“Clean up in Aisle 5!”
There’s a special place in grocery store hell for those who rearrange the aisles without giving anyone a heads-up. Or worse, those who rearrange aisles and don’t immediately update the signage.
It’s already challenging enough to shop at a physical store without a search bar. People shop at specific stores for a reason and not just because of proximity. Users enjoy finding products they need, buying them, and using them as soon as possible.
Information architecture works very similarly, behaving like a series of well-defined aisles and sections that conveniently group related items together.
For example, you don’t group fruit and tinned food because they are literally opposites – the former turns liquid within a week, and the latter is meant to last years in the mountains during an apocalypse. Info architecture is the secret to elevating UX from mundane to fabulous, provided you carry out careful planning and consider your users’ needs.
How to design information architecture
- Conduct user research
You can’t design an effective info architecture without understanding your target users. That’s like putting sweets and chocolates in the same aisle as herbal salt and green tea. Do the research to gain insight into user needs, goals, and behaviours. Then, identify users’ information requirements and how they navigate and search for content. This will give you a foundation for creating a user-centred info architecture.
- Know what and why
Clearly define the objectives of your UX strategy. What are you aiming to achieve? Are you prioritising ease of use, discoverability, or task efficiency? Establishing clear goals will guide your design decisions and ensure alignment with the overall UX strategy. Without it, you may as well be a grocer selling plastic fruit and vegetables.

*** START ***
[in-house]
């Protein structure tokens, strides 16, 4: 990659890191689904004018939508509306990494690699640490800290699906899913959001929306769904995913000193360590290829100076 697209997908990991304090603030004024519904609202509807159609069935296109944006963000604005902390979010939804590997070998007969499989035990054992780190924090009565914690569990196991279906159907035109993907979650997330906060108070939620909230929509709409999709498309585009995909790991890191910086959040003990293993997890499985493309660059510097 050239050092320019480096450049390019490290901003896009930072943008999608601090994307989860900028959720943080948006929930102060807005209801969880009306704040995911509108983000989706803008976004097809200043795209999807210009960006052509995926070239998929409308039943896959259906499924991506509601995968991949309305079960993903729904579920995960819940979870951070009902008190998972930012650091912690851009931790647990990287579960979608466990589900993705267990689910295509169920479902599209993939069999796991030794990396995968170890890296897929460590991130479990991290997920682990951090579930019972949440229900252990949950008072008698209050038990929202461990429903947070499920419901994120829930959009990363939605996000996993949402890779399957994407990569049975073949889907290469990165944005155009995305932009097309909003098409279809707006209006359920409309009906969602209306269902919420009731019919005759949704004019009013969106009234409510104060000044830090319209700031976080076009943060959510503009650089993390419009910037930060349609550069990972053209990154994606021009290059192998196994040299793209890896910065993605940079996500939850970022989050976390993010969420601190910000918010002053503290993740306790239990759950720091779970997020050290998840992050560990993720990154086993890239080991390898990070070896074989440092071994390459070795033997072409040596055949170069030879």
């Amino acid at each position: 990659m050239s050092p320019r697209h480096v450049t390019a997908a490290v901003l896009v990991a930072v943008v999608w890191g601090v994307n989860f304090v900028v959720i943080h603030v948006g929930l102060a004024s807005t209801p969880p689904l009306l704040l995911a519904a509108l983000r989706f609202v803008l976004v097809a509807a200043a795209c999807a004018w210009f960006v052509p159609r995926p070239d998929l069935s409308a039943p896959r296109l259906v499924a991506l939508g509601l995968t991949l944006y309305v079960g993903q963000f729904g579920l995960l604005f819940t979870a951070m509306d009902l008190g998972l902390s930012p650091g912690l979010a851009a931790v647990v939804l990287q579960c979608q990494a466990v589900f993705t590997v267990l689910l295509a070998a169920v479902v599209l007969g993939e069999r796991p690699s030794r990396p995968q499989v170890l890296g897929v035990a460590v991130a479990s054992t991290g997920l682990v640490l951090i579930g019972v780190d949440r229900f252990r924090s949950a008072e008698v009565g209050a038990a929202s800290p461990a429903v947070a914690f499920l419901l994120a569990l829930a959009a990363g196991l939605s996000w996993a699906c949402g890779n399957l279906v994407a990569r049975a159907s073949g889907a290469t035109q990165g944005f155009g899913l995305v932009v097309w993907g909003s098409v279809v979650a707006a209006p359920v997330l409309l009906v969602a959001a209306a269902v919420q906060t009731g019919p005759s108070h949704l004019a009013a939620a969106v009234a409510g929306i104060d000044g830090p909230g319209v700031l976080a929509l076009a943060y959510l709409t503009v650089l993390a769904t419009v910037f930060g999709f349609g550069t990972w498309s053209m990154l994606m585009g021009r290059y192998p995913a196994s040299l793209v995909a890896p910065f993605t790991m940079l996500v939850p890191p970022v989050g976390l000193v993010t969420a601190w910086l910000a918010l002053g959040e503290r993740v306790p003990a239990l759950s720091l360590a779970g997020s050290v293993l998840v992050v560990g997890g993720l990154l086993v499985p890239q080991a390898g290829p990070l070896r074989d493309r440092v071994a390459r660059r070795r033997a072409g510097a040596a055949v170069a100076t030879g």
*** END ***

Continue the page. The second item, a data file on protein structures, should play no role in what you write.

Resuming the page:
- Identify your workable content
Don’t over- or underestimate what you already have because you may have too much of one thing and too little of another. Take stock of your existing content and conduct a thorough content analysis. Categorise and prioritise content based on user importance and relevance. From there, you can identify content gaps and redundancies and determine the scope and structure of your info architecture.
- Build a logical structure
Stores aren’t shelving toothpaste with fresh fruit, and neither should you. Develop a hierarchical structure that organises information logically and intuitively. Use categories, subcategories, and labels to create a clear hierarchy. Consider the relationship between different content elements and how they should be grouped to foster easy navigation.
- Create clear pathways
There’s a natural order of things in a shop: Bread goes by the bakery, and long-life milk goes in the cereal, coffee, and tea aisle. That’s because the human brain makes connections and, as a result, has an easier time navigating and remembering. Users shouldn’t need an atlas to navigate a system. Ensure you have primary, secondary, and breadcrumb navigation methods to ensure users can quickly move between different sections and find their way back.
- Testing, 1, 2, testing
Before you blindfold someone and send them grocery shopping, remember that you don’t need to make the journey as complicated as possible to test a system. Conduct card sorting and testing sessions with users to understand how they mentally categorise and organise information. Observe how they interact with the structure, identify their pain points, and adjust accordingly.
- Search and rescue
Ever been in a rush at the shops, only to discover that the product isn’t where it usually is? You walk up and down the aisle, identify a different, but relevant, aisle it may be located in, and eventually ask someone for help. Then the worst thing happens…They look for it in the exact same place you did. So, you spend another 15 minutes looking for it, but this time with a store FBI search team to help you.
Have a search functionality with autocomplete, filters, or advanced search options to help poor souls find what they need.
- Iterate and evolve
Info architecture is not a once-off effort. It should evolve and adapt to user and content needs. Never stop gathering user feedback, monitoring analytics, and adjusting your design to improve the info architecture over time. Stay up to date with emerging UX trends and technologies that may impact the structure and presentation of information.
And if you get lost in the appliances aisle, call us. We’ll help you design an info architecture for your UX strategy.
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